"Wake Up, Girls!" is the story of growth and friendship of seven girls living in Sendai, Miyagi who form the idol group "Wake Up, Girls! (WUG)" and work together to become top idols.
Operating under a small production company in Sendai known as "Green Leaves Entertainment," WUG overcame countless obstacles to beat national idol group "I-1 club" at the Idol Festival and win the event. They had suddenly become top idols... but with an idol recession going on, things weren't so easy. The days of steady and honest idol work continued for the girls.
Meanwhile, Sendai-based middle school trio Hayashi Ayumi, Morishima Otome, and Atsugi Itsuka have developed an increasing desire to become idols...
“Wake Up, Girls!” (WUG) came out in 2014 without much fanfare. While it wasn’t completely unknown to viewers at the time, it was definitely not a show that many paid attention to. Marred by poor production values and a plot that failed to really shine against its competitors, WUG never really managed to be a major player in the idol anime genre.
But nonetheless, it was a remarkable series in its own right. While more popular idol series like “The Idolm@ster” and “Love Live!” gave an idealized version of life as an idol, WUG always had a grounded approach in regards to how it represented
its young idols. Life as a young star was not as glamourous as it seemed. It was a life filled with competition, stress, and bottom lines. Producers were not there to help their girls achieve their dreams. They were, for the most part, there to ensure that their stars were profitable and marketable. WUG’s willingness to show this side of the business stood out to me, which is why I have always been on the lookout for WUG-related media.
So how does the “Wake Up, Girls! Shin Shou” (WUGSS) fare?
Not too well.
Firstly, I will admit that I didn’t head into this new season with very high expectations. People who have read my review on the last entry of the series, “Beyond the Bottom,” will note that I had a rather low opinion of the movie. In my opinion, none of the entries that followed the original series were able to capture the feeling that WUG had. And unfortunately, it appears that this series is no different.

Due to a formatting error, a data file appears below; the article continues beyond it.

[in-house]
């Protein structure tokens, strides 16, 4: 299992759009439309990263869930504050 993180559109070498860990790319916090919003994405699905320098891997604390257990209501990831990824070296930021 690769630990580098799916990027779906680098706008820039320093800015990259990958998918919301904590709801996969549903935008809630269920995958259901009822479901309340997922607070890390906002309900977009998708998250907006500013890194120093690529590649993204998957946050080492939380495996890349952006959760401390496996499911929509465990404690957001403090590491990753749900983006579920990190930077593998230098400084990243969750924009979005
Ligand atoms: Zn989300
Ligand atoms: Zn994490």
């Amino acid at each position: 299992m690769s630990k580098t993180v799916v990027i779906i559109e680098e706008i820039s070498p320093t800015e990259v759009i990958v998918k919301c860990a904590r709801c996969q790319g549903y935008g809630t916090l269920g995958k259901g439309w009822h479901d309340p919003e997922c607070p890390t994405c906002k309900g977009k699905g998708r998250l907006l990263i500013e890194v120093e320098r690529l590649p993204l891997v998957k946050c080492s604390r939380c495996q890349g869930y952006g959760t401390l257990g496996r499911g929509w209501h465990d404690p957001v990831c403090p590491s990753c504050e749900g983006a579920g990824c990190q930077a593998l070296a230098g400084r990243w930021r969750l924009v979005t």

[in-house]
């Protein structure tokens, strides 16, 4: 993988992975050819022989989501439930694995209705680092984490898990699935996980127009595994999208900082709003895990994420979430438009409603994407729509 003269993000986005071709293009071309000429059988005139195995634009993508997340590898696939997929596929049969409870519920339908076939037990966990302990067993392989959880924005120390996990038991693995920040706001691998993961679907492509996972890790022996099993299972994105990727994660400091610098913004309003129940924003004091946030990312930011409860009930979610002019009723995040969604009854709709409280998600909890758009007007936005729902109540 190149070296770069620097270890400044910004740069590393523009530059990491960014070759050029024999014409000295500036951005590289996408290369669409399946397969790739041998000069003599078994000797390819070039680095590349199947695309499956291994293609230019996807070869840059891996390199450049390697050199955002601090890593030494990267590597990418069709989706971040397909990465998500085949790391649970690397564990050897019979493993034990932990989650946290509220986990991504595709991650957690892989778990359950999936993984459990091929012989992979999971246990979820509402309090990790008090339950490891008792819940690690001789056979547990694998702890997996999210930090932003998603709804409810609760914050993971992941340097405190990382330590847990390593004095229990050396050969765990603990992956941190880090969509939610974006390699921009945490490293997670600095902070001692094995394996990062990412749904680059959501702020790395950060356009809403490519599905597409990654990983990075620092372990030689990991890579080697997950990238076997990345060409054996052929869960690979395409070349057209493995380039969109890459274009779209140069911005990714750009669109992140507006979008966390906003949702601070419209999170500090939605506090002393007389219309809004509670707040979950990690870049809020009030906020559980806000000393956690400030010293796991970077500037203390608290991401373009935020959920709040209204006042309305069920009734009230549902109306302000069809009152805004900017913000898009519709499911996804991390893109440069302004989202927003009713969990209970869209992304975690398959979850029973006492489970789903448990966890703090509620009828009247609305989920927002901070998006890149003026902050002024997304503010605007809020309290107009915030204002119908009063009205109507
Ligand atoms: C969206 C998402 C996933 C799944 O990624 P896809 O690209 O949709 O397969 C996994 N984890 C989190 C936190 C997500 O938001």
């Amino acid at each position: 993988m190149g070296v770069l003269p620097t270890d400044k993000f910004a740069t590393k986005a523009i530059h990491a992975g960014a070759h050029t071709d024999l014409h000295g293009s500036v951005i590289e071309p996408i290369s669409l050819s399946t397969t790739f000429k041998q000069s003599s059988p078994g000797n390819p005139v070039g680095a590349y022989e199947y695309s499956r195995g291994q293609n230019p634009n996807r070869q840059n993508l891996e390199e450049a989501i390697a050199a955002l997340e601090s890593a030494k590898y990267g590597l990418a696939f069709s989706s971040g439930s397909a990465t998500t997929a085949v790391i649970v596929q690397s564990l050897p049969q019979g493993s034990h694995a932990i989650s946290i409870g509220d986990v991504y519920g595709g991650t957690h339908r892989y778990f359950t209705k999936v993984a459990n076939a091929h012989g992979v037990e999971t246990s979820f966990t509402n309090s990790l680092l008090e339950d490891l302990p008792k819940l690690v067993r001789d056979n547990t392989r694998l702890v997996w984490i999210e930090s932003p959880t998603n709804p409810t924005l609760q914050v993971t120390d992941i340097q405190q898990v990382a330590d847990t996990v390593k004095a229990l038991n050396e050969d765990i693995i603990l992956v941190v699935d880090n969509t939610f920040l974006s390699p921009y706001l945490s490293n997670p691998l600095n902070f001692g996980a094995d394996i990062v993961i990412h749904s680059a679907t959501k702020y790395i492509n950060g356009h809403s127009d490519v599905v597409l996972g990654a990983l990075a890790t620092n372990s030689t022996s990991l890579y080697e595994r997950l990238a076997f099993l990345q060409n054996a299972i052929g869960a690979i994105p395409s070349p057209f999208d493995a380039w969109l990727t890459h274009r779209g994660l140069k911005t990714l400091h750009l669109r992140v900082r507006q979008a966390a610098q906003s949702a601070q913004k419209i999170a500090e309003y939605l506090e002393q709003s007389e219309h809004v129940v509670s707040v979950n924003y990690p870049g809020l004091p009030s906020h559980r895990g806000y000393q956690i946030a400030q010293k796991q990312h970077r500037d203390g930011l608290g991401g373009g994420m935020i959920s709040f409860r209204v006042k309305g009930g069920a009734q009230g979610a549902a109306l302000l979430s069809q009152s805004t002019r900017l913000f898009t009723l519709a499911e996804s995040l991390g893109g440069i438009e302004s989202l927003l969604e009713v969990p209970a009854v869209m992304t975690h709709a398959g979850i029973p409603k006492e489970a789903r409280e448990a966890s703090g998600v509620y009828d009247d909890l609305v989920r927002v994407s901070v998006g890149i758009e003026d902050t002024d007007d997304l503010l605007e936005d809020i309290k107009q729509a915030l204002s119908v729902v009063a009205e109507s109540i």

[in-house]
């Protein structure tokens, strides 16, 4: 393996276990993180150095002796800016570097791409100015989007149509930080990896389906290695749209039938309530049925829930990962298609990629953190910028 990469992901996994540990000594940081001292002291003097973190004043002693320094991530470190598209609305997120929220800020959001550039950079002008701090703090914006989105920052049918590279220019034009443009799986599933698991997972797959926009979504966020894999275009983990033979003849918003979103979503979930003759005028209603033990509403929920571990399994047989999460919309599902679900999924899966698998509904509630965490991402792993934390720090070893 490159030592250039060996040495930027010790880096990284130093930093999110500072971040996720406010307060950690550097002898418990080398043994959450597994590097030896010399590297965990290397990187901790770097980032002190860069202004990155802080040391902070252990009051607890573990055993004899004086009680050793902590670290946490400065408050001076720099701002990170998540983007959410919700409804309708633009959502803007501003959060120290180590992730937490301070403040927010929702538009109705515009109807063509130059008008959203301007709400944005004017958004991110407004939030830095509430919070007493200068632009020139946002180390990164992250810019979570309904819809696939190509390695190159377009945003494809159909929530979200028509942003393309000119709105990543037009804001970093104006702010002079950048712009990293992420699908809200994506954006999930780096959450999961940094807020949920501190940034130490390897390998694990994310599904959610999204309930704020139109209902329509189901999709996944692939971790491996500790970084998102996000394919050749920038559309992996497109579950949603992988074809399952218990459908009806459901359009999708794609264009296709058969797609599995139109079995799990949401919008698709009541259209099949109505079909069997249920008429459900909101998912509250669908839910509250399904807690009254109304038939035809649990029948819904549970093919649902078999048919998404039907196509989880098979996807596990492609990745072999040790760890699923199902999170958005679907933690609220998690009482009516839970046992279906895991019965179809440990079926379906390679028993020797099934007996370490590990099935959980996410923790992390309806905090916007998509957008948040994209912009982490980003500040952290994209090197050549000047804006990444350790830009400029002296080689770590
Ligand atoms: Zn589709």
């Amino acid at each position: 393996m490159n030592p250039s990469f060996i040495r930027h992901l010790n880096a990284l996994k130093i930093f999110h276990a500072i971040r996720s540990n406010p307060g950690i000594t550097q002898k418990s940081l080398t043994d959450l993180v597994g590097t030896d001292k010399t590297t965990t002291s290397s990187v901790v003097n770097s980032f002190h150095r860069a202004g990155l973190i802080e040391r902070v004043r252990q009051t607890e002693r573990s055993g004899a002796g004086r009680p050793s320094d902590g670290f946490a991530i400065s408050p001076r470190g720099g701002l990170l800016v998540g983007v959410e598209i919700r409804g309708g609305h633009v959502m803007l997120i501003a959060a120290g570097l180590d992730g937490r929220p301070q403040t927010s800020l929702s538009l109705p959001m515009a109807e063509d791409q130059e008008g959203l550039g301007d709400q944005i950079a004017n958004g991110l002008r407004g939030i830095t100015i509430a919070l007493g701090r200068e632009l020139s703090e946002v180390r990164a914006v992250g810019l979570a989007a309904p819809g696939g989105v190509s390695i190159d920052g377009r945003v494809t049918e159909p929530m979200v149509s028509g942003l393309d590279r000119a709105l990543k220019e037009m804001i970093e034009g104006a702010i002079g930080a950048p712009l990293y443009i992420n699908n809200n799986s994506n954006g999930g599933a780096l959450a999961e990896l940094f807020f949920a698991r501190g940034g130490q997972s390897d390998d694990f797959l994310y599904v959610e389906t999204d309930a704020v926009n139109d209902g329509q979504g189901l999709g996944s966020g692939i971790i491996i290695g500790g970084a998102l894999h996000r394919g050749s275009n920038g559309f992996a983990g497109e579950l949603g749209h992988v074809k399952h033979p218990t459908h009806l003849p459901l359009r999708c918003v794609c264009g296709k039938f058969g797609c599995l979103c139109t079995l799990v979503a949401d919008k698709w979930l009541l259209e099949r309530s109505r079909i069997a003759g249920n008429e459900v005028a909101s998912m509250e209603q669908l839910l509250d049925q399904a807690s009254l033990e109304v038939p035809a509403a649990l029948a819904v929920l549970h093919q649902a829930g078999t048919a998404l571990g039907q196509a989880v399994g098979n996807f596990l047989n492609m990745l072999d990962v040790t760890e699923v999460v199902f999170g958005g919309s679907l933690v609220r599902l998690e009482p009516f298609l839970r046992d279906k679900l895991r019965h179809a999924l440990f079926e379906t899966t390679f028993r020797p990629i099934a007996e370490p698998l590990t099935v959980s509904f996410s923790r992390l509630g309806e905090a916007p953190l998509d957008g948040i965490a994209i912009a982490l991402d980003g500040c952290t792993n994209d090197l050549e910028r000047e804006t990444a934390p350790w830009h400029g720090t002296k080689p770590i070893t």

I have a fair share of issues with this season, which is why I am not surprised to see that the show has had such low scores on MyAnimeList.
Firstly, I thought it was impossible for the animation for the WUG series to get any worse. As I mentioned before, WUG had a rather poor production values, which I was hoping would be fixed when WUGSS came around. For whatever reason, the new animation team has not only failed to improve the animation quality, but has managed to make the art shoddier than before. One prime example would be the dance and singing sequences which, unsurprisingly, are the crux of any musical idol series.
Rather than utilizing traditional animation for these sequences, we have been given CGI sequences that are ugly as hell. For those of you that have played mobile idol games like “Idolm@ster: Theater Days,” I am about to tell you that your mobile game boasts far better animation than this animation series. I understand that this may seem like I’m exaggerating, but the animation is so damn choppy for the CGI that I was beginning to worry that my monitor was beginning to lag.
When you finally get to the fifth episode (assuming you last that long), you will begin to realize that the animation has devolved to the point that you are literally watching a glorified powerpoint. WUG has taken animation shortcuts before, but never on the scale of WUGSS, which has led me to believe that either the animation team was completely absent that day, or that they somehow ran out of budget and decided to take an Evangelion-esque approach to animation.
If I had to sum up the story, I would say that it is just alright. There are glimpses of the harsh idol industry that was so well-captured in WUG, but those moments are few and far inbetween. Perhaps there’s more to the story, but at the time of this review, I have decided to drop this season at episode 5. I don’t expect the show to get any better in its remaining episodes. I would love to be proven wrong, but as of now, the show is not very good. If anyone reading this review would like to let me know if this show has gotten any better near the end, I would appreciate it if they send me a message sometime. I don’t expect much in any case.
The only real positive thing I have to say would be in regards to the music and voice-acting. As always, the musical talents from the real-life Wake Up, Girls! Have come to bless us again with their catchy and phenomenal tunes. Although not as great as WUG’s opening “7 Girls War,” “7 Senses” is a decent opening song that lives up to its predecessors. It’s a shame that the opening animation is absolutely terrible.
All in all, “Wake Up, Girls! Shin Shou” is an example of sequel that fails to improve upon itself. Its poor animation makes the original look like a masterpiece, while its mediocre and forgettable story prevents it from being anything but missed potential.
I can’t even recommend this to the most dedicated of WUG fans.
I’d stick with the real-life Wake Up, Girls! if I were you.